Who can carry out and issue a Bushfire Report?
A bushfire planning and design certified practitioner (BPAD). They are governed under the Fire Protection Association of Australia. Only a BPAD Practitioner can issue a BAL risk Assessment Certificate for CDC.
For a Development Application depending on which council, anyone can undertake a bushfire report. Council do sometimes request a report for a qualified bushfire consultant however this is not always the case.
What work is carried out for a Bushfire Report?
- A plan is presented to the Certified Practitioner
- Analysis of aero photography is carried out
- Analysis of topographic mapping from local and state governments
- A physical visit to the property is arranged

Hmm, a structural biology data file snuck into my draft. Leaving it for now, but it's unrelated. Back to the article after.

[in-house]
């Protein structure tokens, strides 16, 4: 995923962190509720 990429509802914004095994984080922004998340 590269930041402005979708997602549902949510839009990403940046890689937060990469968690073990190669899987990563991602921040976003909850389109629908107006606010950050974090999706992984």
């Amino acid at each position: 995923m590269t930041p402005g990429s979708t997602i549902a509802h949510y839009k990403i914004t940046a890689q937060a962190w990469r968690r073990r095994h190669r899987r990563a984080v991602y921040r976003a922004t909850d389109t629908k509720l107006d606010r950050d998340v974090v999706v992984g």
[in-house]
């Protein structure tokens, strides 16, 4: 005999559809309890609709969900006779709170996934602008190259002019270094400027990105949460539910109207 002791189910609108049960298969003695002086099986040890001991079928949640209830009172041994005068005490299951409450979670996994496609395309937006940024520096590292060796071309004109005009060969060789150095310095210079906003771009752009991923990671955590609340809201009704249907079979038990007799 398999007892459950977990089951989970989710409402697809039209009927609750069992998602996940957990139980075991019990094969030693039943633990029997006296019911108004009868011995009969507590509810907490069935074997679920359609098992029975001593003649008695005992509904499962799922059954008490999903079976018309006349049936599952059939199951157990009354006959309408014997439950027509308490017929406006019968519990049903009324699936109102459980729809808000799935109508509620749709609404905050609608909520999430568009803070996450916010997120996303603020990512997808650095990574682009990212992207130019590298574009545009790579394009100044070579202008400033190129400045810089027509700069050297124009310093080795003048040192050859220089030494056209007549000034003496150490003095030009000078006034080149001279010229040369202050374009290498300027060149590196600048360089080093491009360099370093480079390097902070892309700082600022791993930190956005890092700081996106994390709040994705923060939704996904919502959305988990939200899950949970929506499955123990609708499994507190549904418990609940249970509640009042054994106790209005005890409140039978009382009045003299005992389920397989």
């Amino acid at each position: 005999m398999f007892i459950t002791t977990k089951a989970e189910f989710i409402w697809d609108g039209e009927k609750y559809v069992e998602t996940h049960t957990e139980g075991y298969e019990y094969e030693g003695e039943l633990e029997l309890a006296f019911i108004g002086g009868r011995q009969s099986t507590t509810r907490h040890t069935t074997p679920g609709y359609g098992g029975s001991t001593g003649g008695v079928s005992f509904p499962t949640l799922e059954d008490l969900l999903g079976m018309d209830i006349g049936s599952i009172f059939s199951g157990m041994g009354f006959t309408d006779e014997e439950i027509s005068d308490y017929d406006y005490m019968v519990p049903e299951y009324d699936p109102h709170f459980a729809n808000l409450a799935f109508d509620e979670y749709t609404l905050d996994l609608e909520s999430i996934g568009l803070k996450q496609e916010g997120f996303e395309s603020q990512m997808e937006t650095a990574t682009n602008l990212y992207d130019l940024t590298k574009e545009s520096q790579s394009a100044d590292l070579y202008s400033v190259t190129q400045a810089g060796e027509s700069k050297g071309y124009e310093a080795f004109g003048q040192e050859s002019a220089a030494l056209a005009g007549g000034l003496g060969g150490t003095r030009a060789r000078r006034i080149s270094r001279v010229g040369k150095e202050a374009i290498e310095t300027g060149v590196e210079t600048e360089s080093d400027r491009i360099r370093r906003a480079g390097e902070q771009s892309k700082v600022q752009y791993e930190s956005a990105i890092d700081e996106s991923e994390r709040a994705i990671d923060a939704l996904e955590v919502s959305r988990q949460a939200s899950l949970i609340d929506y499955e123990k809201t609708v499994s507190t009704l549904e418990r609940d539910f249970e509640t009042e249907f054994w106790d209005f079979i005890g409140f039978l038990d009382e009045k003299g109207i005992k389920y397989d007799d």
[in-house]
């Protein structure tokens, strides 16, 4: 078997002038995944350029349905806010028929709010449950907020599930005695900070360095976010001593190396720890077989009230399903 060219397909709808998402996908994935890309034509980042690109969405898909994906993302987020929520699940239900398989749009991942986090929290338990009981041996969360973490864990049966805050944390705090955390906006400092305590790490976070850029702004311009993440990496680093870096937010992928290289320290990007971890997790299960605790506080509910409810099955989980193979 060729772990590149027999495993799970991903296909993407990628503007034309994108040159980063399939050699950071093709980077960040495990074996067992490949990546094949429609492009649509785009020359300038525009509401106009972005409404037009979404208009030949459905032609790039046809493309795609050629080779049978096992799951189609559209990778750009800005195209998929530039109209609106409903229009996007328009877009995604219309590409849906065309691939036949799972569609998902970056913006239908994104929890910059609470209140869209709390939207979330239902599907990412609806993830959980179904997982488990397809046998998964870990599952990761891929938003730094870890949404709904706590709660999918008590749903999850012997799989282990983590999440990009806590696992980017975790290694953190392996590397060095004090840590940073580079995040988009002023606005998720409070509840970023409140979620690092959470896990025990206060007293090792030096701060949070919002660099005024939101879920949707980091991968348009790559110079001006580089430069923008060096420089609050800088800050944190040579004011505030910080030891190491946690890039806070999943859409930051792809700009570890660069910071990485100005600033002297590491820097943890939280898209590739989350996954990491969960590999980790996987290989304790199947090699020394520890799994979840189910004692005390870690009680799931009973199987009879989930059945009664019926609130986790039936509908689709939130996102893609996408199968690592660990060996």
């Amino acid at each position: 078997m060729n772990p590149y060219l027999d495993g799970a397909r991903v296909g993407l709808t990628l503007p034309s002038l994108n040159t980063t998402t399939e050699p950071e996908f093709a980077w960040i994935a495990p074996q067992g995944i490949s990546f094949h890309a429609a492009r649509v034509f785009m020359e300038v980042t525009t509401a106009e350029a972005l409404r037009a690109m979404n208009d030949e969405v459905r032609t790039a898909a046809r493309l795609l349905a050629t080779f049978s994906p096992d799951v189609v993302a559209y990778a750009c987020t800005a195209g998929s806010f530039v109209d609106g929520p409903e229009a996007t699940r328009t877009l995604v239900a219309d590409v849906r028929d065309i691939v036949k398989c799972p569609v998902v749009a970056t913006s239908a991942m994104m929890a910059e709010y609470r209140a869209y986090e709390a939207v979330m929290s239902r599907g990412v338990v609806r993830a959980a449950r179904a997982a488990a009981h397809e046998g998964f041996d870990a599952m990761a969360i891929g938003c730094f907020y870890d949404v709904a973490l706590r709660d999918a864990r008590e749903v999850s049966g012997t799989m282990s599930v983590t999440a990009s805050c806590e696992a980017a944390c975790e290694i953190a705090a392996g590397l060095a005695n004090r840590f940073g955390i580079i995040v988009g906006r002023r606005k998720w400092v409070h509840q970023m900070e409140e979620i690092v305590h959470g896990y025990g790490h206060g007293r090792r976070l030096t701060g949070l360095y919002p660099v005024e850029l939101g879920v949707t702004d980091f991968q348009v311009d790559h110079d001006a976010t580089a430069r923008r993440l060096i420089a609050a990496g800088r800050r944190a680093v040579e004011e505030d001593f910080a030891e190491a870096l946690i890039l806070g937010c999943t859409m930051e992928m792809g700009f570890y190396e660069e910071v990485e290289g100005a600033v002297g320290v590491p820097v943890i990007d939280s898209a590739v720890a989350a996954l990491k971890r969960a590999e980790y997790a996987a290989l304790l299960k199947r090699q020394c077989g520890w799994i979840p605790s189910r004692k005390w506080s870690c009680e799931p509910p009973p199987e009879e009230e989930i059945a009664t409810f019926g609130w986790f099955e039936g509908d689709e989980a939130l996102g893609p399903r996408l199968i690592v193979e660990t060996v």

- Analysis of the bushfire risk is carried out
- Analysis of the vegetation type
- Assessment of all the vegetation which exists
- Analysis of the land slopes around the proposed dwelling
- Determination of the Asset Protection Zone (APZ)
- Final determination of the Bushfire Attack Level (BAL) made
NOTE: A professional carrying out this work also needs to what the existing infrastructure is like, in terms of:
- Is there suitable access and egress, in and out of the property for Rural Fire Service fire trucks?
- Where are the supplies of water such as hydrants?
- Can additional water supplies be carried in is there room for them?
This brief description above summarises the work carried out.
What are your options if your land receives a BAL 29 or higher?
You may consider a house extension.
There is no restriction if you have a single occupancy house (primary dwelling) and you want to put an extension on.